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Reaching for 24G Storage

Mechanical drives are probably in their last decade of useful life — at least for large-scale media and entertainment solutions

Flash memory provides a needed level of storage performance for media and entertainment applications which now command, for UHD and beyond, massive amounts of storage and speed to meet the growing amounts of content being generated. New high-res applications demand much higher storage performance than conventional enterprise back office applications. Flash memory is helping enable that performance — but with it, the physical media also commands interfaces that provide the best value for the applications and its associated storage.

Nonvolatile memory express (NVMe) is a trending technology that utilizes Flash storage more effectively and efficiently. The harmony of solid state and rotating storage media will continue for the near term, and for the undefined future. These respective storage mediums will endure, providing complimentary values for ambitions such as more storage, better storage, and faster throughput with a reduced hardware footprint, at less cost.

[Read: A Solid State of Non-Volatile Memory]


At the previous two Flash Memory Summits (201617) both NVMe and the PCIe 4.0 bus were hot topics. Yet right alongside the 2016 Flash promotors, the SCSI Trade Association reminded the industry that “a new serial-attached SCSI (SAS) technology was on the way.” That new technology took the SAS ecosystem from the 12G level to a usable 24G SAS (24 Gbps, serial attached SCSI). Promoters unveiled this advancement as more than just a “two times bump in speed over the previous data rates for 12G SAS” (refer to Fig. 1 for the SAS technology roadmap).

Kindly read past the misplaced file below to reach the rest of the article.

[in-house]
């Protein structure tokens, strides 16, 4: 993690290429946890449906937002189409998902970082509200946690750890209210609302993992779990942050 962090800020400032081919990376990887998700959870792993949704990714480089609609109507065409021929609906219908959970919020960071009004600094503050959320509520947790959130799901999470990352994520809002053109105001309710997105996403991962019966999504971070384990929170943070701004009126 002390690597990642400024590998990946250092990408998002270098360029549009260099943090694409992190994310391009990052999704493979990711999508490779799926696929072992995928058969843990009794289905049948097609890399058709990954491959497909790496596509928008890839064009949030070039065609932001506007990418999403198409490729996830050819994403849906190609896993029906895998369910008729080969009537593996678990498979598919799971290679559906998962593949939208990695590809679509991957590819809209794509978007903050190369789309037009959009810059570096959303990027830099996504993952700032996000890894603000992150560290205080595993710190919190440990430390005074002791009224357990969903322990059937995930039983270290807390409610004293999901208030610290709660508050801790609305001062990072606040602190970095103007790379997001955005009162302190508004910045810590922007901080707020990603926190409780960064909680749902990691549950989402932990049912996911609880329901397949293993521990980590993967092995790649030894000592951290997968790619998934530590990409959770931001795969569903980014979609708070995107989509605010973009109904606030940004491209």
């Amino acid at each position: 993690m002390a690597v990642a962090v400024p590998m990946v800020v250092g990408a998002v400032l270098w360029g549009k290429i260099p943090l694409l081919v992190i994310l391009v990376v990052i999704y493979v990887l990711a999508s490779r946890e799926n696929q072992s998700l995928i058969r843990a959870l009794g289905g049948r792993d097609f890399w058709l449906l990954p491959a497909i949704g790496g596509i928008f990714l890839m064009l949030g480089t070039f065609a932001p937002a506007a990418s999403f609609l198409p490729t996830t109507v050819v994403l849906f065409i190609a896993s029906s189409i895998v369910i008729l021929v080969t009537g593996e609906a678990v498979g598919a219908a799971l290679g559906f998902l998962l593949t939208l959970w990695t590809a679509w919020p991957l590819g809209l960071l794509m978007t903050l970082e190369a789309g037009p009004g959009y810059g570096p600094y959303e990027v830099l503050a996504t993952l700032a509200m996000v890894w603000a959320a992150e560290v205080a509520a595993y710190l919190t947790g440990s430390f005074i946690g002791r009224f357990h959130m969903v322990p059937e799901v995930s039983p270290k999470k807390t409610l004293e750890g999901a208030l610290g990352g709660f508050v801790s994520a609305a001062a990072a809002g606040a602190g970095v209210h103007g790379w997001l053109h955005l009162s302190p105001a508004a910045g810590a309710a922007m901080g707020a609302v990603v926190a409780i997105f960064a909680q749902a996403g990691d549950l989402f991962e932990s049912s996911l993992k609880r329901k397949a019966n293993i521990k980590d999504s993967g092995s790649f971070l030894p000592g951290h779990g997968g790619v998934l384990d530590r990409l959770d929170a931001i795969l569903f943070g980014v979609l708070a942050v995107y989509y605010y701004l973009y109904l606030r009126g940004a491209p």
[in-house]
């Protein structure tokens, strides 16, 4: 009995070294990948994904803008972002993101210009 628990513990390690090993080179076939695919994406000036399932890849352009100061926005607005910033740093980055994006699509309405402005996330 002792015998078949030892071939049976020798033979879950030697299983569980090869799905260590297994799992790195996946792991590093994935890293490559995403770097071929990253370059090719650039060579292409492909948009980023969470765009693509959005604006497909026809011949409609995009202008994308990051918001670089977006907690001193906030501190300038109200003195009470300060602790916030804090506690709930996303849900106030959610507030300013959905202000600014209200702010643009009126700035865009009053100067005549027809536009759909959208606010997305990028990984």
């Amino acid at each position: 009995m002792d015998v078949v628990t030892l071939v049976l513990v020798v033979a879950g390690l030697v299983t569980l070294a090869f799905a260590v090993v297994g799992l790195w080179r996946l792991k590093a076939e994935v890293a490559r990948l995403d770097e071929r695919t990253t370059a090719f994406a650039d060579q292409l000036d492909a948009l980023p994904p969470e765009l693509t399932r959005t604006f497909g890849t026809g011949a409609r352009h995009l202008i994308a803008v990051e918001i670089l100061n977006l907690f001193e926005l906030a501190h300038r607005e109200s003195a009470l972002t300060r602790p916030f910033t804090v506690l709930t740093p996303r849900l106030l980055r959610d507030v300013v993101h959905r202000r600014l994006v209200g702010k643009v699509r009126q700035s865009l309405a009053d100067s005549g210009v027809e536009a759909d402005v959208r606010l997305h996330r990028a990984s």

The interface of choice for mission-critical storage applications remains SAS; moving the interface from 12 GB to 24 GB yielded a major refurbishment in the technology. Updates included more efficient 128b/150b encoding, with SAS Protocol Layer (SPL) packets and forward error correction. The transmission signaling rate is specified at 2.4 Gbps (i.e., 22.5 gigabaud rate) which still retains compatibility with earlier 6G and 12G solutions.

Changes which help achieve this faster throughput include an FEC field, 20 bits in the SPL packet that aid in error detection and recovery. An SPL packet is a 150-bit block that includes a 2-bit header and a 128-bit packet payload, plus the FEC bits. At the deep-dive level, additional features added include changes in: binary primitives (in the SAS Link Layer); primitive parameters; serial management protocol (SMP); open priority; and inter-expander fairness arbitration enhancements. Details can be found in a technical overview document for Serial Attached SCSI, which is roughly 1,000 pages and whose details are beyond the scope of this overview.


Regardless of the application for media and entertainment or others such as transactional trading on the stock exchange, latency has a tremendous impact on storage performance. Recalling from our previous article — NVMe is an industry standard that is optimized with a new storage stack featuring a low latency, efficient and scalable protocol streamlined with a revised drive command set that uses fewer clock cycles per IO operation.

Comparing spinning magnetic drive latencies for hard disk drives to those of Flash SSDs, conventional Flash NAND technology offers a 100x reduction in latency over HSDs.

Latency figures decrease further when NVMe eliminates the 20 microseconds of latency found in the SSD NAND (whether SAS or SATA) implementation. “Next Gen NVMe” will now drive NVMe to deliver “4KB operations in under 10 microseconds,” according to a presentation at the 2016 Flash Memory Summit.


What do these memory improvements provide to the media and entertainment (M&E) industry? For starters, it enables audio/video to become the dominant medium for the carriage of information and content. In a February “New York Times” text message to mobile subscribers we saw, “What you are doing now (i.e., ‘reading text on a screen’) is likely going out of style.” The Times’ text infers that A/V will replace the text messaging we do today and in the not-too-distant future.